Any excuse for a London vacation.
That appears to be the real primary motivation for the creators of, and potential audience for, the new Freeform series “Guilt,” a silly and sexed-up murder mystery in which all manner of narrative flaws are “solved” with a quick cut to the London Eye or the Houses of Parliament.
With plot twists dependent on missing cellphones and the talismans of secret sex clubs, creators Kathryn Price and Nichole Millard appear to be hopefully following the Starbucks model for addictive seasonal offerings: Heavy on froth and “unexpected” ingredients, which here include visual references to “Eyes Wide Shut,” Billy Zane and at least one potential suspect who resides in Buckingham Palace.
But like many seasonal concoctions, it sounds tastier than it actually is.
After a drunken night on the town, young Irishwoman Molly Ryan (Rebekah Wainwright) and her American roommate, Grace Atwood (Daisy Head) bring the party home to their flat. Grace heads up to the roof with her French boyfriend Luc (Zachary Fall) and Molly wanders around in a haze before getting brutally murdered by a person unknown.
Not surprisingly, Grace and Luc quickly become the primary suspects. But, as more than a few random scenes unfold and Grace’s sister Natalie (Emily Tremaine) — who just happens to be a lawyer! — rushes to her side, they are clearly not the only ones.
Molly had a few secrets, not to mention an obsessively devoted brother (Kevin Ryan) who doesn’t believe in British justice for Irish murder victims. And while Grace’s wealthy stepdad, James (the actress’ father and “Buffy” alum Anthony Stewart Head), quickly get her a killer attorney (Zane, stealing every scene he’s in), James is super-creepy and clearly hiding something.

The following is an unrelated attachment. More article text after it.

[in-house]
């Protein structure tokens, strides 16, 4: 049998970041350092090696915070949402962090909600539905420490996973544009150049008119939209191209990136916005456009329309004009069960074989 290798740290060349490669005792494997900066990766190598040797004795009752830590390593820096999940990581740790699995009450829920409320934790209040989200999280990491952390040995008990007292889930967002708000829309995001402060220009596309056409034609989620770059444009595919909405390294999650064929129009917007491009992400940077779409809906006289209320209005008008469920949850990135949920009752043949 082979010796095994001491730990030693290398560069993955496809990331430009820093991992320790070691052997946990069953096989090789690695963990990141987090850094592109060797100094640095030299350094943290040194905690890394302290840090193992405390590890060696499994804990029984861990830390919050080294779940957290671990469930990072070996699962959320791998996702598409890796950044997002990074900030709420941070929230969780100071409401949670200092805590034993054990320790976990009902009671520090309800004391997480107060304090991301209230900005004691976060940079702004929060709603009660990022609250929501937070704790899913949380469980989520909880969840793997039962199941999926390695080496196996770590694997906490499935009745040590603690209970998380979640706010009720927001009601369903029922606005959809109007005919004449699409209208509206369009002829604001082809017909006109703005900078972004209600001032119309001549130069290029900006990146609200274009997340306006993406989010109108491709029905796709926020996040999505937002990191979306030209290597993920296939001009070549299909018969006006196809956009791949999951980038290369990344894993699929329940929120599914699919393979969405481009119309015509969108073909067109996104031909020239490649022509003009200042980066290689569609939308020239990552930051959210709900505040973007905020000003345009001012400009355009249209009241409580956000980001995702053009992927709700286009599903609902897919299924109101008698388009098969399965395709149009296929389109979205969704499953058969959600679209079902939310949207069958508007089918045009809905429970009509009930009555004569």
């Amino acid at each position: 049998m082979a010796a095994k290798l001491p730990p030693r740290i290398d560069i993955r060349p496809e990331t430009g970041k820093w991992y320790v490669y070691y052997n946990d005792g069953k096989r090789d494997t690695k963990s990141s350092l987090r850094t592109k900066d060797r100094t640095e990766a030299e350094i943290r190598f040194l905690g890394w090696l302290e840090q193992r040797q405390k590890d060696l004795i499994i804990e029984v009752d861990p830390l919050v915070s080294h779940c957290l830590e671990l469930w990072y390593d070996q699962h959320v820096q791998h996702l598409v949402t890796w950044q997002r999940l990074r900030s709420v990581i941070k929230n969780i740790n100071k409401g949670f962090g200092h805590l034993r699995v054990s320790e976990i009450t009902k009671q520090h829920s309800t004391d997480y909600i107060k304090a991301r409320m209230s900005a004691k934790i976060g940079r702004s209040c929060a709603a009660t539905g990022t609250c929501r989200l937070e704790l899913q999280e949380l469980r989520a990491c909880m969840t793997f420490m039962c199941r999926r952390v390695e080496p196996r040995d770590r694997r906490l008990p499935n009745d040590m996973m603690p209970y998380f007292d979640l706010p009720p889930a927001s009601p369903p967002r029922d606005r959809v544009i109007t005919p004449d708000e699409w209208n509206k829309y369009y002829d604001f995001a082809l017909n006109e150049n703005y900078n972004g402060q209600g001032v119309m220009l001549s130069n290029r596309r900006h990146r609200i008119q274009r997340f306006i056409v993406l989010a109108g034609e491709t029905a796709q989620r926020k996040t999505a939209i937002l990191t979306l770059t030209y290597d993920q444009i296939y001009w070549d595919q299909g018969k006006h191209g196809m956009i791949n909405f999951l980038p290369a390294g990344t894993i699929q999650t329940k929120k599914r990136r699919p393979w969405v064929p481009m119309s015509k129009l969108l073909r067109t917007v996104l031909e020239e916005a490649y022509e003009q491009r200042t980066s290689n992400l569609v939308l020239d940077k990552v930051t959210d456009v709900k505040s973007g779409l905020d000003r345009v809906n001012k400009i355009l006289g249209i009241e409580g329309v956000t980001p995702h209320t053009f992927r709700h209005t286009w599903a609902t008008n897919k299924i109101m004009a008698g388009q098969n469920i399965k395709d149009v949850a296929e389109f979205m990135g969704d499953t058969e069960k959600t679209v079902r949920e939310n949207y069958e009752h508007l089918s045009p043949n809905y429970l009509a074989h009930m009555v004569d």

And then there’s that secret high-price brothel in which the women swan around in masks and the young princeling is glimpsed mid-50 shades of sex play.
Crashing around in all this breathless blue fluff are a sympathetic Scotland Yard detective (Cristian Solimeno) and a hard-charging prosecuting attorney (Naomi Ryan) who have at least one secret of their own. (Go on, guess what it is.)
But “Guilt” revolves around Grace, often literally — far too many scenes are anchored by close-ups of her tear-stained and possibly duplicitous face — and two hours in, she is far more irritating than enigmatic.
Also the whole posh brothel thing is, at this point in television, a crashing bore.
Still, aided by Zane and Anthony Head, both of whom are clearly having a great time, the twists may allow viewers to overlook the clunky dialogue and nonsensical plotting. And there’s something admirable about setting such a say-cheese-please murder mystery in the backyard of “Sherlock,” “Luther” and other high-minded British detective shows. Take that, you snobby Brits!
Oh, and I realize that many of you may be wondering how I have gotten this far without mentioning Amanda Knox; “Guilt” has been characterized as “Amanda Knox-themed” from the moment Freeform picked it up.
Except that it isn’t.
Not to get all huffy about it but Amanda Knox is a woman who, having been accused of the 2007 murder of her roommate Meredith Kerchner in Perugia, Italy, was branded a psychopath and a pervert by the international press because she had the temerity to be sexually active. She and her boyfriend were wrongfully convicted and spent four years in prison until they were finally, definitively acquitted, during which time her parents bankrupted themselves on her behalf.
There is absolutely nothing delicious or addictive, fun or frothy about the Amanda Knox story, no underground sex clubs were lurking in her background, no rich but morally sketchy stepfather funded her defense The only possible way one could legitimately connect “Guilt” to Knox would be through the words “shameless exploitation,” and that just ruins the fun, doesn’t it?
So let’s all just accept the show for what it is — a soapy international murder mystery — and cut to a shot of Kensington Gardens.
Which really is beautiful this time of year.
When: 9 p.m. Monday
Rating: TV-14-DLSV (may be unsuitable for children under the age of 14 with advisories for suggestive dialogue, coarse language, sex and violence)